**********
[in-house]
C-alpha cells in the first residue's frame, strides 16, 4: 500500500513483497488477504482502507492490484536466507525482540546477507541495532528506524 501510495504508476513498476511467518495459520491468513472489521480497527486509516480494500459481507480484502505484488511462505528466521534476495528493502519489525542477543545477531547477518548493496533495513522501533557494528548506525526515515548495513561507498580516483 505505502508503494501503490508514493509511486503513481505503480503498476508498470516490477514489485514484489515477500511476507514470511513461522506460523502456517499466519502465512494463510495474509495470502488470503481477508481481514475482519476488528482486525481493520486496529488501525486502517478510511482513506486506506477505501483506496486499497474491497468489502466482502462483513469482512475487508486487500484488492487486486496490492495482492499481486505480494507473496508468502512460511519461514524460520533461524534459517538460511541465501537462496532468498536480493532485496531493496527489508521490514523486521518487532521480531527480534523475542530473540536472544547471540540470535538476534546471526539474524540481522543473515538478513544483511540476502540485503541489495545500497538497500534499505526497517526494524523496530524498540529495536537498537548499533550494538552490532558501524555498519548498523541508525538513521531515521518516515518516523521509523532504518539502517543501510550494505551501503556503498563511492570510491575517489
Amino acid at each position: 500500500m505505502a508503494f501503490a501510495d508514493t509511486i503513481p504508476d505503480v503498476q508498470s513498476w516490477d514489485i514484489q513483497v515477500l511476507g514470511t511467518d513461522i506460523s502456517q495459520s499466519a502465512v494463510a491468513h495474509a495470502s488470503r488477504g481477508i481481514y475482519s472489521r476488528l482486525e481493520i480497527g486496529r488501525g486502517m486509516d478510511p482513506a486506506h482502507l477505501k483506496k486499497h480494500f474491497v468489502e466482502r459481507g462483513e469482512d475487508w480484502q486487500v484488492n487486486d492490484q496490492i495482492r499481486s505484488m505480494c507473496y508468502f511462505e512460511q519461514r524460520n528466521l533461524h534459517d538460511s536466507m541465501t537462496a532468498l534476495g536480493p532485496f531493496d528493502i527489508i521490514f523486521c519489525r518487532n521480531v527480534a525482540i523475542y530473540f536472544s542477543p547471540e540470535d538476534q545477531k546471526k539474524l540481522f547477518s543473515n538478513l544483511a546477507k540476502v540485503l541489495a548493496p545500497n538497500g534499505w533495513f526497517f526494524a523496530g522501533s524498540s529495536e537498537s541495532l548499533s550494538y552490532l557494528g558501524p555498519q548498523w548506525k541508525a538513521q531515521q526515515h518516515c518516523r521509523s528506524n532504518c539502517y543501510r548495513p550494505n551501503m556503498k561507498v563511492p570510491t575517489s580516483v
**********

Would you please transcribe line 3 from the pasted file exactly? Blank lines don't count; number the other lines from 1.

Amino acid at each position: 500500500m505505502a508503494f501503490a501510495d508514493t509511486i503513481p504508476d505503480v503498476q508498470s513498476w516490477d514489485i514484489q513483497v515477500l511476507g514470511t511467518d513461522i506460523s502456517q495459520s499466519a502465512v494463510a491468513h495474509a495470502s488470503r488477504g481477508i481481514y475482519s472489521r476488528l482486525e481493520i480497527g486496529r488501525g486502517m486509516d478510511p482513506a486506506h482502507l477505501k483506496k486499497h480494500f474491497v468489502e466482502r459481507g462483513e469482512d475487508w480484502q486487500v484488492n487486486d492490484q496490492i495482492r499481486s505484488m505480494c507473496y508468502f511462505e512460511q519461514r524460520n528466521l533461524h534459517d538460511s536466507m541465501t537462496a532468498l534476495g536480493p532485496f531493496d528493502i527489508i521490514f523486521c519489525r518487532n521480531v527480534a525482540i523475542y530473540f536472544s542477543p547471540e540470535d538476534q545477531k546471526k539474524l540481522f547477518s543473515n538478513l544483511a546477507k540476502v540485503l541489495a548493496p545500497n538497500g534499505w533495513f526497517f526494524a523496530g522501533s524498540s529495536e537498537s541495532l548499533s550494538y552490532l557494528g558501524p555498519q548498523w548506525k541508525a538513521q531515521q526515515h518516515c518516523r521509523s528506524n532504518c539502517y543501510r548495513p550494505n551501503m556503498k561507498v563511492p570510491t575517489s580516483v